It must be said that certain landlords, because of their own financial challenges, may inaccurately view certain tenants as more risky than they really are.  The issue of landlord risk is one on which tenants should directly focus before entering into any real estate transaction.

When it comes to securing a real estate transaction, effective communication between landlord and tenant, whether directly or properly coordinated through tenant or landlord brokers, is essential to understanding risk and distributing that risk in a balanced manner in any transaction.

As for brokers acting as guarantor of the tenant’s creditworthiness and performance of lease obligations, that’s about as absurd as brokers guaranteeing landlord credit and performance.  Brokers are fee-for-service professionals, not credit analysts, nor guarantors.  Frankly, if a tenant is viewed by a landlord to be risky, that landlord has many alternatives available to it to mitigate that risk, including not entering into the transaction.  Commercial landlords and tenants each come with their own risk, as do brokers.  Accordingly, each party should be responsible for those risks for which they have traditionally been responsible, and should not seek to unfairly off-load those risks onto others involved in their transactions.

 

About Real Estate Strategies Corporation

Real Estate Strategies Corporation is a respected corporate advisory and transaction services firm that provides thought-leadership, decision-making, planning, project management, and transaction execution services to financial and senior executives at management team-led public, private, and portfolio companies, and not-for-profit organizations.   Under the leadership of its award-winning CEO, Andrew B. Zezas, RealStrat’s clients engage the firm when acquiring, disposing, renegotiating, or enhancing occupied leased or owned real estate in New Jersey, Pennsylvania, New York, Connecticut, and throughout North America.  By creating and executing Business DRIVEN Real Estate Solutions and identifying hidden Opportunities, RealStrat drives greater operational and financial performance in support of its clients’ stakeholder objectives, M&A requirements, and exit strategies.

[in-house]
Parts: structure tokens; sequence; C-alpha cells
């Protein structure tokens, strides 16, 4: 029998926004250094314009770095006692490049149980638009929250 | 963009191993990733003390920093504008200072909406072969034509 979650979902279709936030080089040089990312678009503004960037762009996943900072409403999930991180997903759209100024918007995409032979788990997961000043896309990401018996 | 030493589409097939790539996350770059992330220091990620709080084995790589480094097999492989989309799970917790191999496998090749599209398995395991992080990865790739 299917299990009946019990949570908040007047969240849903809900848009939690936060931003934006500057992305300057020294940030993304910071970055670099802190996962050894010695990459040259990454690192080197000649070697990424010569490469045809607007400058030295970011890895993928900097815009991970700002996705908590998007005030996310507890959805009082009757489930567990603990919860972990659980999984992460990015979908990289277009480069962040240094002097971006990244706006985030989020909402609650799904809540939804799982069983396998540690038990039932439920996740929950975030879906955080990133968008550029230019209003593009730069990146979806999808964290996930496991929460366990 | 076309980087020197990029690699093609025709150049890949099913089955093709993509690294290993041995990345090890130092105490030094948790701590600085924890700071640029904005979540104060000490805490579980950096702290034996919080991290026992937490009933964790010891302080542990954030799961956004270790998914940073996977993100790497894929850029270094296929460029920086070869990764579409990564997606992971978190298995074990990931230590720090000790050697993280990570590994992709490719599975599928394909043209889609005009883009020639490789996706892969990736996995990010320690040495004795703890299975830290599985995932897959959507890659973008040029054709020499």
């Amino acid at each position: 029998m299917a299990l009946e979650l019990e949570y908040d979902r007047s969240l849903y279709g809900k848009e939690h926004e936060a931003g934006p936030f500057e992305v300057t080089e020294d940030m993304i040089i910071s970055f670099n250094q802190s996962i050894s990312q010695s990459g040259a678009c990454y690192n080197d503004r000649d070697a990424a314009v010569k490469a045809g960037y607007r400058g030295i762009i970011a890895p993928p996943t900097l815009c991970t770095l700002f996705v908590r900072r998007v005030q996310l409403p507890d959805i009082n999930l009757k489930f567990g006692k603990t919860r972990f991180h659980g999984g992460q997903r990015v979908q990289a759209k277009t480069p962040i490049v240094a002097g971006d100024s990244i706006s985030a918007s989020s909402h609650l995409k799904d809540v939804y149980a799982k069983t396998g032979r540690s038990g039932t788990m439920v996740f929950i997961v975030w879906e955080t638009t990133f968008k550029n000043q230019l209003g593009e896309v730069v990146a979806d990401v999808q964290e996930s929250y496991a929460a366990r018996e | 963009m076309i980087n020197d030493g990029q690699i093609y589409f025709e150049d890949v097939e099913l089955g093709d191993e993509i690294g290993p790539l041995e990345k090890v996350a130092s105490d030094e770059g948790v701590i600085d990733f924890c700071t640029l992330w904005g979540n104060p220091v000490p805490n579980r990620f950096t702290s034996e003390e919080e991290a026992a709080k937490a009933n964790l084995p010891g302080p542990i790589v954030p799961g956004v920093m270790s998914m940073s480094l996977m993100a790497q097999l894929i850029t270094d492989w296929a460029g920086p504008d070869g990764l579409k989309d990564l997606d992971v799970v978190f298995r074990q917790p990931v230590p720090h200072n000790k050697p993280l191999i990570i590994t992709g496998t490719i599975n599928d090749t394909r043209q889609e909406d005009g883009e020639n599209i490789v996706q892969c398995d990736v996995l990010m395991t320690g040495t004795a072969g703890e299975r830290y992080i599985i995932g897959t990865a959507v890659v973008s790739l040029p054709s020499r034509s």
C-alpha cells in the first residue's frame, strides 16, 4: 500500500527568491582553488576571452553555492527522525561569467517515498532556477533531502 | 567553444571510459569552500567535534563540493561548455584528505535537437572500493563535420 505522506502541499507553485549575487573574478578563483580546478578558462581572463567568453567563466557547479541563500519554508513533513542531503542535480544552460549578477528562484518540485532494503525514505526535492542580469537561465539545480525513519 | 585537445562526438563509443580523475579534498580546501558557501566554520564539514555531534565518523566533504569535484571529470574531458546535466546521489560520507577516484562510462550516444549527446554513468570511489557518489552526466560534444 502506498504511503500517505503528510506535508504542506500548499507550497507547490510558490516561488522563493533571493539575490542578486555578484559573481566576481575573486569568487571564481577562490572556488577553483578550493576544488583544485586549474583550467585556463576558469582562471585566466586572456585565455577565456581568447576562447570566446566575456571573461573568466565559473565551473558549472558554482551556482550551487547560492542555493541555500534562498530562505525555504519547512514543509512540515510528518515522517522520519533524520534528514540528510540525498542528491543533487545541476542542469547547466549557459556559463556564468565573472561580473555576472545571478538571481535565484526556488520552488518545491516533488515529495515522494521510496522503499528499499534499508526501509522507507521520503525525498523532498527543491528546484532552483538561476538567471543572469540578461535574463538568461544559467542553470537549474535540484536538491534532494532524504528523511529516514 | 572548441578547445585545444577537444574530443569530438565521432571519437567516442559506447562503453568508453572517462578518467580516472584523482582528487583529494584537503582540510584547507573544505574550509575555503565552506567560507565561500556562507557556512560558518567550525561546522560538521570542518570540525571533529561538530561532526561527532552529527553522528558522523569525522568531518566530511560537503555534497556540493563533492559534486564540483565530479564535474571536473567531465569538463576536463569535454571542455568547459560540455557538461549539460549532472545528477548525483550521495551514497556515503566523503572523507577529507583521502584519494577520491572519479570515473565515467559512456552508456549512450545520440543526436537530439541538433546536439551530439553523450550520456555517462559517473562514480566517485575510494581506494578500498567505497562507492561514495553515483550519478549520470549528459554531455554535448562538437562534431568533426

In the current economic environment, RealStrat’s efforts are focused on uncovering, capturing, and re-purposing hidden liquidity and minimizing risk in its clients’ leased and owned real estate.  The firm provides counsel as to competitive advantage strategies in preparation for the eventual economic recovery.  Visit www.RealStrat.com.

Acquire new ideas about commercial real estate at RealStrat’s blog at http://www.CorporateAdvisor.wordpress.com.   Follow RealStrat and Andrew Zezas at http://www.Twitter.com/RealStrat.

Check out The Executive’s Guide to Understanding Corporate Real Estate Transactions.

Where is Andrew Zezas?

 

 

Copyright Real Estate Strategies Corporation 2010.  All Rights Reserved.

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2 Responses to “Tenant Creditworthiness…A Complicated Discussion”


  1. 1 Christian Molloseau January 2, 2011 at 9:48 pm

    I would disagree if this article was about residential guarantees (limited), but I cannot speak on commercial topics as I am not an authority. Nevertheless, I thought it was a well written blog!